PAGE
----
Employee Interviews,Mastery of the Behavior-Based Interview Format

Robbie MossPayroll Services


employee interviewsThere are a myriad of Employee Interviews advice columns and tips directed toward job seekers as to how mastery of a job interview is possible for a candidate if he or she prepares effectively by researching the company, drafting thoughtful questions for the interviewer and ultimately, winning the job.
Addressing this topic from the hiring manager’s perspective, we take a look at what types of interview questions have proven to be most predictive of an employee’s capabilities to learn as well as to perform the job duties and to foresee whether a desirable candidate will equate to a successful employee.
The goal is for organizations to hire employees that will be able to quickly apply their experience and cognitive abilities, as well as those who will provide value to the organization with their talent.  Whether an individual is brought on board as a temporary or regular employee, companies seek individuals that will ultimately be a good fit with the organization’s culture.  Hiring, onboarding and replacing employees is a costly expense for employers and by incorporating well-planned processes into the recruitment and hiring process, talent acquisition leaders are apt to make a successful match between an organization’s needs and a candidate’s skill set and personality.
Developed thirty years ago by industrial psychologists, behavioral, or competency-based interviews have rapidly grown in popularity in interview processes. Behavioral interviews focus on past performance and behaviors which will help an interviewer determine whether a candidate will be a successful employee within an organization.
The behavioral interview provides a candidate the opportunity to exhibit his or her competencies such as skills, abilities and knowledge through specific examples of prior experiences. This helps provide a basis of the candidate’s actual capabilities rather than what the interviewee believes he or she may achieve in the future.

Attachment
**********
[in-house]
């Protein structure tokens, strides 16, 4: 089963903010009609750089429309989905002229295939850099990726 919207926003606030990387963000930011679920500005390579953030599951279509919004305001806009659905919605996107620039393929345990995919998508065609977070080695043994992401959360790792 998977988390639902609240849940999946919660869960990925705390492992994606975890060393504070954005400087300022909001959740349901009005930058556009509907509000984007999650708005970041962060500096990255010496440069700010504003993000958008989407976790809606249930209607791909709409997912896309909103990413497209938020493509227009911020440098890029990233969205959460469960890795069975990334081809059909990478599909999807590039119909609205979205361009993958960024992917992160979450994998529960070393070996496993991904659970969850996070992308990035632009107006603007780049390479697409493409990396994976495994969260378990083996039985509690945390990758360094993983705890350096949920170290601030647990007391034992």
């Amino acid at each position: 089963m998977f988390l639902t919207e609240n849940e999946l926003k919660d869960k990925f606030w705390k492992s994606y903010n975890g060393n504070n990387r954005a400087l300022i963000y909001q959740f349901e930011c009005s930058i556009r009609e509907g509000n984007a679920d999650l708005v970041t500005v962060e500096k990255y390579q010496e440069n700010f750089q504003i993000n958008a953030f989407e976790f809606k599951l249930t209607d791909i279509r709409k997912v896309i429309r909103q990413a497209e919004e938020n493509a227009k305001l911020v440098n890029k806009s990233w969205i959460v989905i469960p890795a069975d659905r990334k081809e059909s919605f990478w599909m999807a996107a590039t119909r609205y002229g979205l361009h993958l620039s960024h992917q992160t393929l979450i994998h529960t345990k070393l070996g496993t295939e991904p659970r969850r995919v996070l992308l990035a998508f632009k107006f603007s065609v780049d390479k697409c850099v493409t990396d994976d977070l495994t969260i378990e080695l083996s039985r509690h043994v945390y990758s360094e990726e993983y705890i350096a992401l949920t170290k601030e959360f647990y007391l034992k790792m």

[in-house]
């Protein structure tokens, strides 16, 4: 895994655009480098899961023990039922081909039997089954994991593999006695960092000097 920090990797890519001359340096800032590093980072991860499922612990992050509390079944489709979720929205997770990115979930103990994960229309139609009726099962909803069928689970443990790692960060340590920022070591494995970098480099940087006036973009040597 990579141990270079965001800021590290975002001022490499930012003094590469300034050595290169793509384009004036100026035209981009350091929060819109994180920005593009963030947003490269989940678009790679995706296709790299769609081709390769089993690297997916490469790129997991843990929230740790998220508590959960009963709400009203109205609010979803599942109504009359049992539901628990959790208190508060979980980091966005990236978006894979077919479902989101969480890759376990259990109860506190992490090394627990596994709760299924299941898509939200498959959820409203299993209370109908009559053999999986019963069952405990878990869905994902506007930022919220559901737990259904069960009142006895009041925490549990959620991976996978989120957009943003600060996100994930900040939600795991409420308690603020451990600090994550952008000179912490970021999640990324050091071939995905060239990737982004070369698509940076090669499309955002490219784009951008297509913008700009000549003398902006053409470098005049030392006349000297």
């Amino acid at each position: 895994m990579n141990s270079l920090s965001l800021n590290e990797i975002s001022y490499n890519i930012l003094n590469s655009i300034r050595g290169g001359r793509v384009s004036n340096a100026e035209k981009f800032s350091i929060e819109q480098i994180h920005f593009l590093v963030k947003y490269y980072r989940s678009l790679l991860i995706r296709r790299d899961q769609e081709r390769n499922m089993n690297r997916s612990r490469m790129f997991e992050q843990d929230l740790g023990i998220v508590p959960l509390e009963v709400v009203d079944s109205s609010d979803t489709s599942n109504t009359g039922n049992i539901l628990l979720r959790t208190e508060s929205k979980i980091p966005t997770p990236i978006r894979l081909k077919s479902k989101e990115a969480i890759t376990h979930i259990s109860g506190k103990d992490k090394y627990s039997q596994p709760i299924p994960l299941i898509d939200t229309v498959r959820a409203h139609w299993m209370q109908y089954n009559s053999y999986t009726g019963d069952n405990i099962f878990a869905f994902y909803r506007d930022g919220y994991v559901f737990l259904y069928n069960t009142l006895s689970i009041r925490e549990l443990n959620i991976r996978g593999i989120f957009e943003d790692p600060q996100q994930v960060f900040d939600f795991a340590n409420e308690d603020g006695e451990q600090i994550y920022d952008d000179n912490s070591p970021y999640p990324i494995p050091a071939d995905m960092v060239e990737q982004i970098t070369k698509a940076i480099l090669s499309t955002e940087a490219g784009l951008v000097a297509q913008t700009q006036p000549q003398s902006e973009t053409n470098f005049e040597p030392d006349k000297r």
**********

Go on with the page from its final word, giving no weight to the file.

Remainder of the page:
In the behavioral interview, a job candidate will have to support his or her work ethic with real-life examples, detailing how specific situations were handled in the past.
The behavioral interview is generally not about potential scenarios; rather, it relies on real-life experiences which will help a hiring manager determine whether the candidate will be a good match for a role and how he or she may respond to the environment and tasks in the position. The following tips will assist a hiring manager in utilizing a behavioral-based interview process:


  • In order to gather valuable information during the interview process, hiring managers should utilize consistent, behavioral-based questions for all candidates interviewing for a specific role.
  • Employers should ask probing questions that cannot be responded to with a ‘yes’ or ‘no’ answer.  Specific examples should be requested.
  • “Would you handle this situation similarly in the future if presented with it again?”  The answer to this question will provide the interviewer with feedback as to whether the candidate is able to apply knowledge and utilize creative and alternative methods to improve upon processes.


An organization will typically seek skills and an educational background specific to a job’s requirements.  However, incorporating behavioral questions that require a candidate to draw on his or her past experience to demonstrate the combination of knowledge, skills and abilities required to successfully perform the job will greatly assist the employer in the candidate evaluation process.
Establishing consistent interviewing processes that incorporate behavioral-based questions will help an employer develop a successful interviewing program based on  using past performance as a predictor for future behavior and, ultimately, a guideline for success. To view sample behavioral-based interview questions, please see the Sample Interviewing Questions”

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